LENIENCY POLICY FOR INDIVIDUALS
On August 10, 1993, the Division announced a new Corporate Leniency Policy under which a corporation can avoid criminal prosecution for antitrust violations by confessing its role in the illegal activities, fully cooperating with the Division, and meeting the other specified conditions. The Corporate Leniency Policy also sets out the conditions under which the directors, officers and employees who come forward with the company, confess, and cooperate will be considered for individual leniency. The Division today announces a new Leniency Policy for Individuals that is effective immediately and applies to all individuals who approach the Division on their own behalf, not as part of a corporate proffer or confession, to seek leniency for reporting illegal antitrust activity of which the Division has not previously been made aware. Under this Policy, "leniency" means not charging such an individual criminally for the activity being reported.
A. Requirements for Leniency for Individuals
Leniency will be granted to an individual reporting illegal antitrust activity before an investigation has begun, if the following three conditions are met:
B. Applicability of the Policy
Any individual who does not qualify for leniency under Part A of this Policy will be considered for statutory or informal immunity from criminal prosecution. Such immunity decisions will be made by the Division on a case-by-case basis in the exercise of its prosecutorial discretion.
If a corporation attempts to qualify for leniency under the Corporate Leniency Policy, any directors, officers or employees who come forward and confess with the corporation will be considered for leniency solely under the provisions of the Corporate Leniency Policy.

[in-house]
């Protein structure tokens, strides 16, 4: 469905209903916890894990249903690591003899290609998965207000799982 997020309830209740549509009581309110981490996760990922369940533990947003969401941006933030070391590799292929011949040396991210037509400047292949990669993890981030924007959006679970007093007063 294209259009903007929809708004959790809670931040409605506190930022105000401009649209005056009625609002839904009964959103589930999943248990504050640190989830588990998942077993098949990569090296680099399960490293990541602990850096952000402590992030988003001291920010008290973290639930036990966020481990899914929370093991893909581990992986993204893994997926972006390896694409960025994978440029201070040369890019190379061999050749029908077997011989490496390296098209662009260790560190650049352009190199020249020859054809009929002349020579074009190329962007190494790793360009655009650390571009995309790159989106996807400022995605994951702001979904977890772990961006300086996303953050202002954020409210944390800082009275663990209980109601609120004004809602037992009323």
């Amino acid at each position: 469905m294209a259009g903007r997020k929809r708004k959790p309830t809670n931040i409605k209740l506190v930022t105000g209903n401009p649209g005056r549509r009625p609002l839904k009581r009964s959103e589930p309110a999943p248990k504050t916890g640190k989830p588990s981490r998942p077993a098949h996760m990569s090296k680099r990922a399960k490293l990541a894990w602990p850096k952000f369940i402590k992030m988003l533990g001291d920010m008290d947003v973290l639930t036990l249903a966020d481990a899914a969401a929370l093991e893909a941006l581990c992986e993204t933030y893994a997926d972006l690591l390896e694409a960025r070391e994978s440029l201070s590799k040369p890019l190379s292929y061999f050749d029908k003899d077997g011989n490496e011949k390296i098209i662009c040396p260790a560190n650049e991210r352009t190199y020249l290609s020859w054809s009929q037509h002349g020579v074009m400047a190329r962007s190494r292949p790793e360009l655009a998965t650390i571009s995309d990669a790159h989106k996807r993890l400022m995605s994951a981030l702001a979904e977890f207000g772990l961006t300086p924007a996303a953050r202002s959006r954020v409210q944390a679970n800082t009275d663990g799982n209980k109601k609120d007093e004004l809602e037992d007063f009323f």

C. Leniency Procedure
If the staff that receives the request for leniency believes the individual qualifies for and
should be accorded leniency, it should forward a favorable recommendation to the Deputy
Assistant Attorney General for Litigation, setting forth the reasons why leniency should be
granted. The staff should not delay making such a recommendation until a fact memo
recommending prosecution of others is prepared. The Deputy Assistant Attorney General for
Litigation will review the request and forward it to the Assistant Attorney General for final
decision. If the staff recommends against leniency, the individual and his or her counsel may
wish to seek an appointment with the Deputy Assistant Attorney General for Litigation to make
their views known. Individuals and their counsel are not entitled to such a meeting as a matter of
right, but the opportunity will generally be afforded.